Wang, C.; Yang, J.; Li, J., and Chu, J., 2020. Deriving natural coastlines using multiple satellite remote sensing images. In: Jung, H.-S.; Lee, S.; Ryu, J.-H., and Cui, T. (eds.), Advances in Geospatial Research of Coastal Environments. Journal of Coastal Research, Special Issue No. 102, pp. 296-302. Coconut Creek (Florida), ISSN 0749-0208.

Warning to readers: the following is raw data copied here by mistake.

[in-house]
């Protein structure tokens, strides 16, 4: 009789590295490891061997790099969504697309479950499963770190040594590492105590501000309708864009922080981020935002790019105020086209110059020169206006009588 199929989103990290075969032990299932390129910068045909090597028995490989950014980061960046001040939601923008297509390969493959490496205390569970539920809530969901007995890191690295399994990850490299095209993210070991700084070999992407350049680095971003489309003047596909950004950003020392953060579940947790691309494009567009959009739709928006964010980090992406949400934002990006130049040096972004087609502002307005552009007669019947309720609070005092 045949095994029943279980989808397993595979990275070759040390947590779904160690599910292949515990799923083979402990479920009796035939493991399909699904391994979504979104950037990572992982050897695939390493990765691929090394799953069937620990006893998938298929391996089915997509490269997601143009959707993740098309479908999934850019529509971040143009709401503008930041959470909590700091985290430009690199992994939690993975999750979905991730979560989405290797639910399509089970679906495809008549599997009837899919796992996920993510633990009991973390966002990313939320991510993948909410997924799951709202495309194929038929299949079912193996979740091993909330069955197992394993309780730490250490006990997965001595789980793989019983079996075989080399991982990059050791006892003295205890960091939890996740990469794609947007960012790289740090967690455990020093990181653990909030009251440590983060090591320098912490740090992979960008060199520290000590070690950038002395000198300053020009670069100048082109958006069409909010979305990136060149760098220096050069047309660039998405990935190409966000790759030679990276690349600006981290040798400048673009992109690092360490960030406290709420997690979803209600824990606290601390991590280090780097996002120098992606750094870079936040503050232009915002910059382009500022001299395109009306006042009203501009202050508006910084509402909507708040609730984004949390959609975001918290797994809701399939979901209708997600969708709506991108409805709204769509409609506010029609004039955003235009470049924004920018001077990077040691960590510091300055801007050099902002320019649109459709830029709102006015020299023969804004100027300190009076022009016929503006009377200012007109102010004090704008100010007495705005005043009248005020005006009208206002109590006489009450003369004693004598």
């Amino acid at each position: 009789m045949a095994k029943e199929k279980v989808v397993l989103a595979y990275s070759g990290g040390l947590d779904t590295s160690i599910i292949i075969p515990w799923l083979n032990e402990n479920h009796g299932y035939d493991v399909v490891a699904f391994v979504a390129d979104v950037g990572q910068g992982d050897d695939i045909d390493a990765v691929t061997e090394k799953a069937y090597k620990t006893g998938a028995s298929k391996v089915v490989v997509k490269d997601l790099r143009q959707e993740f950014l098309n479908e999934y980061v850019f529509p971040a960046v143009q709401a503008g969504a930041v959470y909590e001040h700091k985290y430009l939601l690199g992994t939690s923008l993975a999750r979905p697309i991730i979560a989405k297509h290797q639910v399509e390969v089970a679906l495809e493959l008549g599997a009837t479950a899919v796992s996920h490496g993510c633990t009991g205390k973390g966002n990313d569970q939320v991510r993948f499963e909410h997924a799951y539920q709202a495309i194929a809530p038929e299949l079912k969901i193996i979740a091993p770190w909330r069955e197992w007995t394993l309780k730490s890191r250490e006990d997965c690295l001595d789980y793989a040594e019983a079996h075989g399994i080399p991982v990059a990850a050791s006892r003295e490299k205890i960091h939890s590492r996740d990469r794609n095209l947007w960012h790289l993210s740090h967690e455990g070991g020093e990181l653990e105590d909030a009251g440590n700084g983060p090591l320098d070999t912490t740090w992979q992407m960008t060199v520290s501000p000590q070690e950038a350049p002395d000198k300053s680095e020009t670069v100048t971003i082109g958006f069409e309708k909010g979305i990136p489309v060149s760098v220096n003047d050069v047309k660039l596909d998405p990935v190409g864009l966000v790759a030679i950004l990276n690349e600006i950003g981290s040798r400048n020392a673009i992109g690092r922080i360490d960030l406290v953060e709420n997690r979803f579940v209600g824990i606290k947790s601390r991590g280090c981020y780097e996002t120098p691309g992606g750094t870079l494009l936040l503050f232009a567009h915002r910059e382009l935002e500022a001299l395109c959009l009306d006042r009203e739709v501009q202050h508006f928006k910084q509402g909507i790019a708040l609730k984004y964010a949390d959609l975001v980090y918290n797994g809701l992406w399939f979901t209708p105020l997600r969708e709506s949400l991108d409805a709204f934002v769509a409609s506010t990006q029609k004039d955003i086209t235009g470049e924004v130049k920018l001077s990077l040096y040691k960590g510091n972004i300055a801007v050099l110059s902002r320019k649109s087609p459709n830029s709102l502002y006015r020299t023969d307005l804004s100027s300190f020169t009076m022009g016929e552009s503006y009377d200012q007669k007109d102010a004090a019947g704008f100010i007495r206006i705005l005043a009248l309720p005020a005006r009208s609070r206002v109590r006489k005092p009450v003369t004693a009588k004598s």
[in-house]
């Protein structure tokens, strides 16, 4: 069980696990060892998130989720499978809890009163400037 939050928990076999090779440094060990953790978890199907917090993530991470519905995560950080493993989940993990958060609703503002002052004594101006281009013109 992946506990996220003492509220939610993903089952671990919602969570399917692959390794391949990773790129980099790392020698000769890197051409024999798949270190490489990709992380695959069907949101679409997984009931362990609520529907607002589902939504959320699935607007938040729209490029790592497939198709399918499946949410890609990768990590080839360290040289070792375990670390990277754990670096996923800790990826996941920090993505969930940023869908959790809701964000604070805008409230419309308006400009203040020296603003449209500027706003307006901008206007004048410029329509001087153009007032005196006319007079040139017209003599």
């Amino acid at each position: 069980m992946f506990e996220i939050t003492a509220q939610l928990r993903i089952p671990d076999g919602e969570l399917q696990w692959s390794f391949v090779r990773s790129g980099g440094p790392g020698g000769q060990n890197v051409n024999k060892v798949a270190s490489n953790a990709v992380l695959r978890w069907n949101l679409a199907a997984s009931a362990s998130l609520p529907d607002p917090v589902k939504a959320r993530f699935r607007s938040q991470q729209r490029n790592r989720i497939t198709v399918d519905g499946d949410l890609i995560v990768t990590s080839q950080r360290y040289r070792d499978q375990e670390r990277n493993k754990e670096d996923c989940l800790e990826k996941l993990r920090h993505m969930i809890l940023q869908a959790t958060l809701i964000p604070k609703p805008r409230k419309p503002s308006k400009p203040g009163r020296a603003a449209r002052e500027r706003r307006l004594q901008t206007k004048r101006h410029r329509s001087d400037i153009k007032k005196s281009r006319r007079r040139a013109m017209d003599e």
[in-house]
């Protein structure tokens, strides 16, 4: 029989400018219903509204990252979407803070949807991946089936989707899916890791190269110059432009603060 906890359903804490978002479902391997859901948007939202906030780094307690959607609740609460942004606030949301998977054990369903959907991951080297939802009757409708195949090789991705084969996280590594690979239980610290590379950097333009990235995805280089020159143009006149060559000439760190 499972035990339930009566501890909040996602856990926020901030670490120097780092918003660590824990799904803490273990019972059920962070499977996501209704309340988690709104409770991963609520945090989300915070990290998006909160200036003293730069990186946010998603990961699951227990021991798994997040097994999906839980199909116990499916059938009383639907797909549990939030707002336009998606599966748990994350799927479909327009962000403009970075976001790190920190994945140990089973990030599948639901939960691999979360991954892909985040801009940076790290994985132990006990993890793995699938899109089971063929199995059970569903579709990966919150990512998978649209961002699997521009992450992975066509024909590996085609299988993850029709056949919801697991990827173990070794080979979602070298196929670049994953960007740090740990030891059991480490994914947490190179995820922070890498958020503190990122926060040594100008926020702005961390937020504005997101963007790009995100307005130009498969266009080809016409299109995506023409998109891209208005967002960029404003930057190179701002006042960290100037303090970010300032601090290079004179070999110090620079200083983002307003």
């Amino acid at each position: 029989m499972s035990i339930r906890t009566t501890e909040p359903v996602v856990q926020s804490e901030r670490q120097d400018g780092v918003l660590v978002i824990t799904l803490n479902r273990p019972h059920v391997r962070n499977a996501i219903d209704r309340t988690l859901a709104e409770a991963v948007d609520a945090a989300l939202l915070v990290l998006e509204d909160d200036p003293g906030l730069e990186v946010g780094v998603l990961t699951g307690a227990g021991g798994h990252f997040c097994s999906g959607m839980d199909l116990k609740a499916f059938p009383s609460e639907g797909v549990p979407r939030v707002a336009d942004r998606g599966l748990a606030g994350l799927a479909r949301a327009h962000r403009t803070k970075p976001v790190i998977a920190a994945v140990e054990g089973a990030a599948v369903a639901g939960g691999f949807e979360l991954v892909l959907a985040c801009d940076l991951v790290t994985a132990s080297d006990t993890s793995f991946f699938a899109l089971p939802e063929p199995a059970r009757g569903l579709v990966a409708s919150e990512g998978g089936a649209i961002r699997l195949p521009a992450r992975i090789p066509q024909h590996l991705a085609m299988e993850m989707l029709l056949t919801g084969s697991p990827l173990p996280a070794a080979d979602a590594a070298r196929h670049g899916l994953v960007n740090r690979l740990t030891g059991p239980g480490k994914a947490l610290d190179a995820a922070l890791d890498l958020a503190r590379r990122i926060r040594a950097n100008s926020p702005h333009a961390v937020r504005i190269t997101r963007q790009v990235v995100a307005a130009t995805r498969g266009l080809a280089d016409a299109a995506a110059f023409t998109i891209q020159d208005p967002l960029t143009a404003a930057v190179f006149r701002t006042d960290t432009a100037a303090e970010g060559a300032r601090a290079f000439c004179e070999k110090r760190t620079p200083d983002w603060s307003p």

The exact boundary of a coastline is difficult to define accurately, and it is even more difficult to determine from remote sensing images. One definition of coastlines is the average spring tide lines. However, establishing the position of this time-sensitive location accurately from temporally sparse remote sensing observations is challenging, especially for natural coastlines such as sandy and muddy coasts. This paper proposes a method that uses multiple remote sensing images to derive coastlines under the assumption that shorelines are invariable over short periods. First, instantaneous water edges between water and non-water regions are extracted from multiple remote sensing images. Second, the extracted water edges are clustered into two groups through application of the K-means algorithm. Next, two average water edges are calculated separately from the two groups. Then, in combination with known tidal levels (amplitudes) at the image capture times, a method for deriving coastline is presented under the assumption that the coastal slope is gentle and the water depths of the locations in the same water edges are equal. Five images acquired by the Operational Land Image sensor of Landsat 8 are used to extract a coastline with known tidal amplitudes to validate the method. Experimental results show that our proposed method could derive highly accurate coastlines from multiple remote sensing images for the regions of artificial coasts and muddy coasts (except estuary areas).